Saturday, March 21, 2009

Going Galt

Almost overnight a new term has entered the American language: Going Galt. Ayn Rand's hero from Atlas Shrugged, was a man who got sick of the corruption of politicized markets and went on strike. He convinced other true entrepreneurs, not those who rely on political pull for their profits, to join him. In her novel, Rand used the phrase, "Who is John Galt?" Catchy, but not as catchy as "Going Galt."

Michelle Malkin, not one of my favorite people, said:
...untold numbers of America’s wealth producers are going on strike financially. Dr. Helen Smith, a Knoxville forensic pathologist and political blogger, dubbed the phenomenon “Going Galt” last fall.
Lisa Schiffren, at National Review, similarly writes:
So, what happens when the heart surgeons, dentists, litigators, and people who employ 10 or 20 other people in their mid-size businesses decide that they don't want to pay for the excessive, pointless spending that the president finds so compelling? Instapundit speculates on people "going John Galt." I think golf — a time-intensive sport that the hard-working have eschewed for the past decade or two because it took too long — will make a comeback. But while we're watching, "working affluent" is a far more useful and less loaded moniker than "the rich," which has overtones of dilettantes, poodles, and yachts.
Glenn Reynolds:
Can you say “going John Galt?” Upper-Income Taxpayers Look for Ways to Sidestep Obama Tax-Hike Plan. “A 63-year-old attorney based in Lafayette, La., who asked not to be named, told that she plans to cut back on her business to get her annual income under the quarter million mark should the Obama tax plan be passed by Congress and become law. So far, Obama’s tax plan is being looked at skeptically by both Democrats and Republicans and therefore may not pass at all.”
Sales of Atlas Shrugged are skyrocketing. The Economist wrote:
Reviled in some circles and mocked in others, Rand’s 1957 novel of embattled capitalism is a favourite of libertarians and college students. Lately, though, its appeal has been growing. According to data from TitleZ, a firm that tracks bestseller rankings on Amazon, an online retailer, the book’s 30-day average Amazon rank was 127 on February 21st, well above its average over the past two years of 542. On January 13th the book’s ranking was 33, briefly besting President Barack Obama’s popular tome, The Audacity of Hope. Tellingly, the spikes in the novel’s sales coincide with the news (see chart). The first jump, in September 2007, followed dramatic interest-rate cuts by central banks, and the Bank of England’s bail-out of Northern Rock, a troubled mortgage lender. The October 2007 rise happened two days after the Bush Administration announced an initiative to coax banks to assist subprime borrowers. A year later, sales of the book rose after America’s Treasury said that it would use a big chunk of the $700 billion Troubled Asset Relief Programme to buy stakes in nine large banks. Debate over Mr Obama’s stimulus plan in January gave the book another lift. And sales leapt once again when the stimulus plan passed and Mr Obama announced a new mortgage-modification plan.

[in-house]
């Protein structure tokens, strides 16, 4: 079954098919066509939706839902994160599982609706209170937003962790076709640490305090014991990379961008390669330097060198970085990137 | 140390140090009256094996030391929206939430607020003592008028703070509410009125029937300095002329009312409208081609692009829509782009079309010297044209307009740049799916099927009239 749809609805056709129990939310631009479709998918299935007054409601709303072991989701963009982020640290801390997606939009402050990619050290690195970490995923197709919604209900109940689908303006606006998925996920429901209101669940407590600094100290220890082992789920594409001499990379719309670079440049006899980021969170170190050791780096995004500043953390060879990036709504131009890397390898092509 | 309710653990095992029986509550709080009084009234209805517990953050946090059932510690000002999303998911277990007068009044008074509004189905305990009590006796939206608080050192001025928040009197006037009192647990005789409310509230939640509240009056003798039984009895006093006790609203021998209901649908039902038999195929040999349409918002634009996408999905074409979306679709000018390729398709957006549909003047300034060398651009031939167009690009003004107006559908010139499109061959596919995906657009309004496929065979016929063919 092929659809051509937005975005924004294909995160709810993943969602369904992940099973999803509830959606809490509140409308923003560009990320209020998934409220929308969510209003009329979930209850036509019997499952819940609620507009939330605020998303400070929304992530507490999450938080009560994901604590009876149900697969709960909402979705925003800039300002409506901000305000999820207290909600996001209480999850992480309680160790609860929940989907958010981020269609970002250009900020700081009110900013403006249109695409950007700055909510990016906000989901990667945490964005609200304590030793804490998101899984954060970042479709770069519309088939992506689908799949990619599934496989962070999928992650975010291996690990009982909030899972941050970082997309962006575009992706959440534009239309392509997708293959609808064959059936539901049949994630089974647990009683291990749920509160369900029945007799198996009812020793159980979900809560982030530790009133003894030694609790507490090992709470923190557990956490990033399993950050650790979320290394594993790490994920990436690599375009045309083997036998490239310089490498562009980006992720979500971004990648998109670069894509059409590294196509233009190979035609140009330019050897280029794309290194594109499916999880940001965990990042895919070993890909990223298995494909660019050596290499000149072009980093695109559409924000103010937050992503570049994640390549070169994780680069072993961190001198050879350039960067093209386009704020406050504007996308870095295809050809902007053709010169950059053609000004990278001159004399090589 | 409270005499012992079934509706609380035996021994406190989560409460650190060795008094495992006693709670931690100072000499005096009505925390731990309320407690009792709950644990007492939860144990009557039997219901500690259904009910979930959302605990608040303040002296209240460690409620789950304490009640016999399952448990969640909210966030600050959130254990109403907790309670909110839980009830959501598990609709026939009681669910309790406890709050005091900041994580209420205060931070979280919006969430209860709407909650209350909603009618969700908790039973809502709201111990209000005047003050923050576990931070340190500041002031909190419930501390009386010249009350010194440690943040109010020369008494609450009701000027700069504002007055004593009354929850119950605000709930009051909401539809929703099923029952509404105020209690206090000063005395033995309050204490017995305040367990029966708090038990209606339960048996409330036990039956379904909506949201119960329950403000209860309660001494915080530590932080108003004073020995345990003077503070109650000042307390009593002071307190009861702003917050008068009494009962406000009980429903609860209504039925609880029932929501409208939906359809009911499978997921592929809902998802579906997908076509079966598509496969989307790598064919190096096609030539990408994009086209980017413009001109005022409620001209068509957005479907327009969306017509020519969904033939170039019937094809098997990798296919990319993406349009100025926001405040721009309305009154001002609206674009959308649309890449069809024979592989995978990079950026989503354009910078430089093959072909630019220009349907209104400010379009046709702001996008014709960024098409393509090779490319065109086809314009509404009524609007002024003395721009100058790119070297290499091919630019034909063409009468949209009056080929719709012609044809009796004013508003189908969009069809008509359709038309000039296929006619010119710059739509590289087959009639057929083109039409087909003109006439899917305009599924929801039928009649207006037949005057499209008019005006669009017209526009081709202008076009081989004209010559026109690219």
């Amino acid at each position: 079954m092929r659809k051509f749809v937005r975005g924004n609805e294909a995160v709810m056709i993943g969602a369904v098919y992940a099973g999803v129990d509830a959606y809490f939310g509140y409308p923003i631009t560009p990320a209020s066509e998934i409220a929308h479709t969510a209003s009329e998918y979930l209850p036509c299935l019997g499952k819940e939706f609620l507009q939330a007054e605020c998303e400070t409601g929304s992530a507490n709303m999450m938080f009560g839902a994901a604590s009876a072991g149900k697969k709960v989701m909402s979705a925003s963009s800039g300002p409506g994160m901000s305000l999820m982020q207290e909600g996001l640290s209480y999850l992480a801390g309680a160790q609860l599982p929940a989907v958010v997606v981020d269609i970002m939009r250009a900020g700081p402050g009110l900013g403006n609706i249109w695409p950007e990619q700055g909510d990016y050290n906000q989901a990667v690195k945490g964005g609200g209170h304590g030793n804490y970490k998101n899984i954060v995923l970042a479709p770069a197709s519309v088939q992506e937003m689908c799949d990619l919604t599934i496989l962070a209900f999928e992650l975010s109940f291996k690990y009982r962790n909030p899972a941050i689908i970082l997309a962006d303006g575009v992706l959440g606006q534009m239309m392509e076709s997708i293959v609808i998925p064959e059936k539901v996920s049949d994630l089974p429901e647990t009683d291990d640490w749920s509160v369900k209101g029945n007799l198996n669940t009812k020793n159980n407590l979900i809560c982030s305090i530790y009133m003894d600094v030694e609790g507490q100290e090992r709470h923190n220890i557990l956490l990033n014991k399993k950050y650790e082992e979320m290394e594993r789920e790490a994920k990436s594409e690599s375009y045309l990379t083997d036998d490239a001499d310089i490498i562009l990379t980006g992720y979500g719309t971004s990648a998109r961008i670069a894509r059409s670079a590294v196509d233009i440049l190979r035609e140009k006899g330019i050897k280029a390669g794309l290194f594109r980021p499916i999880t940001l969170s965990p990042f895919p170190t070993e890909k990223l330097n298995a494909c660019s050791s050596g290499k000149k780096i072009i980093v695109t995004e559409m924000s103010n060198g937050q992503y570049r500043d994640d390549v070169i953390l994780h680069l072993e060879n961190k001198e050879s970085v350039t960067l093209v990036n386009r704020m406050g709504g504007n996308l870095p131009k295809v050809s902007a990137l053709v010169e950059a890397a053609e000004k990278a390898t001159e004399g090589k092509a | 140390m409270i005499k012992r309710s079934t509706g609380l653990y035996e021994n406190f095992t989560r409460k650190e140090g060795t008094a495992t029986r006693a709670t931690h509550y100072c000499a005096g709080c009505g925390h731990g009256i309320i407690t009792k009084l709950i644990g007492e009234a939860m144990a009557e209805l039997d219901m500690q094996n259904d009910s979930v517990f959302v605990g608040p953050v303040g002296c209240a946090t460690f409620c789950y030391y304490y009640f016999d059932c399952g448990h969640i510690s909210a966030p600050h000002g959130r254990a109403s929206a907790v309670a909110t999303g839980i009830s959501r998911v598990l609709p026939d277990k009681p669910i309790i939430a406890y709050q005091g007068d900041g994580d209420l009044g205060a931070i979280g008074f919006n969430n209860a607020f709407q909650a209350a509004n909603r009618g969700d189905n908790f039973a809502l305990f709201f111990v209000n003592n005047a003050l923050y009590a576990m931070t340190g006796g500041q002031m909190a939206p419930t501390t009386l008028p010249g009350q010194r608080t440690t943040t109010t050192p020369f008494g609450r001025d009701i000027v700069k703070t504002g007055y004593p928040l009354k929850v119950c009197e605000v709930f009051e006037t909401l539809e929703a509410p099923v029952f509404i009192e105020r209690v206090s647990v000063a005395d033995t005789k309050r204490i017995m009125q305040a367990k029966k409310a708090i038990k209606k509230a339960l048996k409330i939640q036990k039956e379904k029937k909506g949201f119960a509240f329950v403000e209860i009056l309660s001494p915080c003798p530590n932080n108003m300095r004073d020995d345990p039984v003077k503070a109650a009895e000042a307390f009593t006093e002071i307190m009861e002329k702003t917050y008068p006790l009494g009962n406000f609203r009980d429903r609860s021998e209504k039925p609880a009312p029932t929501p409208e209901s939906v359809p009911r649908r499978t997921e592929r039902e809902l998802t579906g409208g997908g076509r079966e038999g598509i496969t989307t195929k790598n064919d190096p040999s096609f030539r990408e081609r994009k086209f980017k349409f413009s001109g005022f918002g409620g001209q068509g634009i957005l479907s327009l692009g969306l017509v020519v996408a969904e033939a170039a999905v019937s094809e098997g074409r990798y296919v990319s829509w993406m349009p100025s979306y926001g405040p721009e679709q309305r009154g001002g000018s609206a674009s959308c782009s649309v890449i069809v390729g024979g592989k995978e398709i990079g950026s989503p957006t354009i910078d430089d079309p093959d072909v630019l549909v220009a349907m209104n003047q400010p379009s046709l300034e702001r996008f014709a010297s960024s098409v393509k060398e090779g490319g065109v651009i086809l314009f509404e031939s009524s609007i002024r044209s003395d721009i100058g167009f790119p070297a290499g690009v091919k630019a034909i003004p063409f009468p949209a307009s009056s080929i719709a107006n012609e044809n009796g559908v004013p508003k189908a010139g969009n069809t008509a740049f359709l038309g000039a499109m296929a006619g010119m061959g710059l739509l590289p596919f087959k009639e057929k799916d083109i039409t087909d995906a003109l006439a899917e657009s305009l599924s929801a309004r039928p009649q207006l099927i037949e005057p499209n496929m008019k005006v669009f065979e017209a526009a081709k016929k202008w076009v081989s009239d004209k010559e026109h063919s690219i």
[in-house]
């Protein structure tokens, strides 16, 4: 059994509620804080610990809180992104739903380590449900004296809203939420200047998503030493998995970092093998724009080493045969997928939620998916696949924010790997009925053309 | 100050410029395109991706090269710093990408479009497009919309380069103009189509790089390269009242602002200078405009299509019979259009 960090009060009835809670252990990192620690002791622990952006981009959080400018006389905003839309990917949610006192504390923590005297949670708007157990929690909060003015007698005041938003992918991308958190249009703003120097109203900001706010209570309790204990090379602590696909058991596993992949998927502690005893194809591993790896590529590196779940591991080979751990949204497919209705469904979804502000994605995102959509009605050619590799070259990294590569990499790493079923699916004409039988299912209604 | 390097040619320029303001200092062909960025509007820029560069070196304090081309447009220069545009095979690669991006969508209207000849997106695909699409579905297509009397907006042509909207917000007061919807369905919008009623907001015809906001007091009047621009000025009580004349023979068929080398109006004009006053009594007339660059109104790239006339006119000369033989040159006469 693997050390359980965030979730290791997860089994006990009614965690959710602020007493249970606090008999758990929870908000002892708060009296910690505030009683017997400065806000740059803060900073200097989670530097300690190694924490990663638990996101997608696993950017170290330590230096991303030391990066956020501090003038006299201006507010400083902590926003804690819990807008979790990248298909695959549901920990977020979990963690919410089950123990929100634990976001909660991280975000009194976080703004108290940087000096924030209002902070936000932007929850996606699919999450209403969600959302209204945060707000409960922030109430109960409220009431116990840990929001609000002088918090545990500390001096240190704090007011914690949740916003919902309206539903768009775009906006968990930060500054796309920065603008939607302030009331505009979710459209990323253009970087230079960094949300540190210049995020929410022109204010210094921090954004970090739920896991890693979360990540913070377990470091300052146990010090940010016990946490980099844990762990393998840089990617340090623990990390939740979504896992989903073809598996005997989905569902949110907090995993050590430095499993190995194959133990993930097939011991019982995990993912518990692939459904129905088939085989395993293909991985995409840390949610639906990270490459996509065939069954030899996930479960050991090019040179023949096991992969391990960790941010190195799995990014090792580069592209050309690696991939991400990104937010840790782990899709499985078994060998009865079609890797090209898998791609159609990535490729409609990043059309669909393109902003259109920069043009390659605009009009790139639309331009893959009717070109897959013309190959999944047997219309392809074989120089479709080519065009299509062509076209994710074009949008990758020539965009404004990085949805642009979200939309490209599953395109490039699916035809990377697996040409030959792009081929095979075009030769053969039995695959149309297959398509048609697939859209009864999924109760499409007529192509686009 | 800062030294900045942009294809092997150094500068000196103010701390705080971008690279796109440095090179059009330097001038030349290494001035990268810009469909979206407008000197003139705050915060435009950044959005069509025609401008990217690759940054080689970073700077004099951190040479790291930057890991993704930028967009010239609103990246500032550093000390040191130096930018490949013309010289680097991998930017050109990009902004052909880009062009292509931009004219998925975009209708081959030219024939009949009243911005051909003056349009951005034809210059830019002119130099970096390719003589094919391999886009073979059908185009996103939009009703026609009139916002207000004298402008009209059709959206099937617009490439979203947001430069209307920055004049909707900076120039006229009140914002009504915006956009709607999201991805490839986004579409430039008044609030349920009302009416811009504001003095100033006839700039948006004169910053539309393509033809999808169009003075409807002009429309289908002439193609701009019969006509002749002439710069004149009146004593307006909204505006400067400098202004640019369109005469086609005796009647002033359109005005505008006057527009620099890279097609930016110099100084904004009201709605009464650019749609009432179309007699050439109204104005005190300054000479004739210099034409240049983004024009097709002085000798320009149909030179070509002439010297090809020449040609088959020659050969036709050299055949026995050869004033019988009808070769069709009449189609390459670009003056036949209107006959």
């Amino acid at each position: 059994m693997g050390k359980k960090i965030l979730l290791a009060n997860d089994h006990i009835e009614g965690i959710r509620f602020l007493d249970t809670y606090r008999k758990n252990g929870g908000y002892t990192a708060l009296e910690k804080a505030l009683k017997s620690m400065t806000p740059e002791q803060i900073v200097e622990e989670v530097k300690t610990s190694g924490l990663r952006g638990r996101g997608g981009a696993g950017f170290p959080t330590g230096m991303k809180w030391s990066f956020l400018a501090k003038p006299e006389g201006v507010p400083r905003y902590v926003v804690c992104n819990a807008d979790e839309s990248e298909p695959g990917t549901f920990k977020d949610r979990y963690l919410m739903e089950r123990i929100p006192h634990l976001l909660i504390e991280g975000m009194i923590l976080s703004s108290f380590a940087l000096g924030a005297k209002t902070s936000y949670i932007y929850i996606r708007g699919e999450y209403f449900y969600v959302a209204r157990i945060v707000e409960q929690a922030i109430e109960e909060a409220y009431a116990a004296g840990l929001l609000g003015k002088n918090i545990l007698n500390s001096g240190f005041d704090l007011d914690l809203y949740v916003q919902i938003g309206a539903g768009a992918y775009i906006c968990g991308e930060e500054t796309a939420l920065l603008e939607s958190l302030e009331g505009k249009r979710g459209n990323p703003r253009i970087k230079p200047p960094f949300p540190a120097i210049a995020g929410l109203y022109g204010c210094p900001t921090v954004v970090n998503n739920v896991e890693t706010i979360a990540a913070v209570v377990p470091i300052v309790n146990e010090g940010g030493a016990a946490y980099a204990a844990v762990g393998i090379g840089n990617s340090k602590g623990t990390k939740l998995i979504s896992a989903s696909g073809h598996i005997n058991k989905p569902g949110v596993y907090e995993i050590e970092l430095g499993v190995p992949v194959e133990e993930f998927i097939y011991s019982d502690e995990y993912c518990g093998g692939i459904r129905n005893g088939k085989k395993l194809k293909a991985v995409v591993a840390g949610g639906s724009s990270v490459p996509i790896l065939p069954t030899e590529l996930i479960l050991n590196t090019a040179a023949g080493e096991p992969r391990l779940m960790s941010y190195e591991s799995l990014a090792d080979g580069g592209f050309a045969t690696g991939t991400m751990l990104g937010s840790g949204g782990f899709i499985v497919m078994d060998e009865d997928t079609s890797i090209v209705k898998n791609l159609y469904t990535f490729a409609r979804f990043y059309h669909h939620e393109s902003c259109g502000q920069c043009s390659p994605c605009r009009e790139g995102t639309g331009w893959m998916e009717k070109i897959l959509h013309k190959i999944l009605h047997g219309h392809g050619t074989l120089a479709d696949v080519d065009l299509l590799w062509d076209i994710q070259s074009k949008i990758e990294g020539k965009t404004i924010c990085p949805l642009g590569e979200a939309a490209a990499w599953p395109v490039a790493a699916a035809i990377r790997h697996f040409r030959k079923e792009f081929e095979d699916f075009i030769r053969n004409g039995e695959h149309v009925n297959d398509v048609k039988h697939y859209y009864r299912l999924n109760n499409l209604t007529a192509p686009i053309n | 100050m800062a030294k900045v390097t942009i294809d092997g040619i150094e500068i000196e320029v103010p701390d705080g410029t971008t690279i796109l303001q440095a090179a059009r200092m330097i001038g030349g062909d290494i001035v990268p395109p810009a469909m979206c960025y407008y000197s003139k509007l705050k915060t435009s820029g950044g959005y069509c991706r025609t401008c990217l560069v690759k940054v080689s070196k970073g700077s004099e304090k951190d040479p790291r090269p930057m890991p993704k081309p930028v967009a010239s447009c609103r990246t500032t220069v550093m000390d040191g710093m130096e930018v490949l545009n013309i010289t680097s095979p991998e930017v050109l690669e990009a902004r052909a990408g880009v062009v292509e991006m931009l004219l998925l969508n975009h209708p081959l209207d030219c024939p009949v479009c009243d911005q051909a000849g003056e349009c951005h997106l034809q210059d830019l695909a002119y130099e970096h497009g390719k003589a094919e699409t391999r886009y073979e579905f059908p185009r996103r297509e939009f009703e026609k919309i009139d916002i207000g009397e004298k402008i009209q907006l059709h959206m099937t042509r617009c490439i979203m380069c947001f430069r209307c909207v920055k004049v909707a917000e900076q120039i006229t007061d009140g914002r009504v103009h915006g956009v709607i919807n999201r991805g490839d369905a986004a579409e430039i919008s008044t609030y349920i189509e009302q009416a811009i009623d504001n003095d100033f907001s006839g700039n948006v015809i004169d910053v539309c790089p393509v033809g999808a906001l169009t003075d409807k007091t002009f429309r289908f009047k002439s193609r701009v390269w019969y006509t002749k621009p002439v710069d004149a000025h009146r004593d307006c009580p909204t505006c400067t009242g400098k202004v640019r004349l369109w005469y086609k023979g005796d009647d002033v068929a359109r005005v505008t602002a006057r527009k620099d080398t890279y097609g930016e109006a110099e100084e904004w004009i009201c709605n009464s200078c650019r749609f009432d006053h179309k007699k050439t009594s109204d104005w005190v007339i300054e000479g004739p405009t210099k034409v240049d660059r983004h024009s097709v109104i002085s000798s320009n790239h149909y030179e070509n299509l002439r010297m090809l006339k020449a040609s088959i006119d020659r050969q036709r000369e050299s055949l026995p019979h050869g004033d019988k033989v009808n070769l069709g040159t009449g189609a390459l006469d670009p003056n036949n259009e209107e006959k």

The last time I read Atlas Shrugged, it was still fiction. I fear that by the time I get around to reading it again it will be history.

Don't have it? Order if from Laissez Faire Books toll free at 1-866-686-7210.

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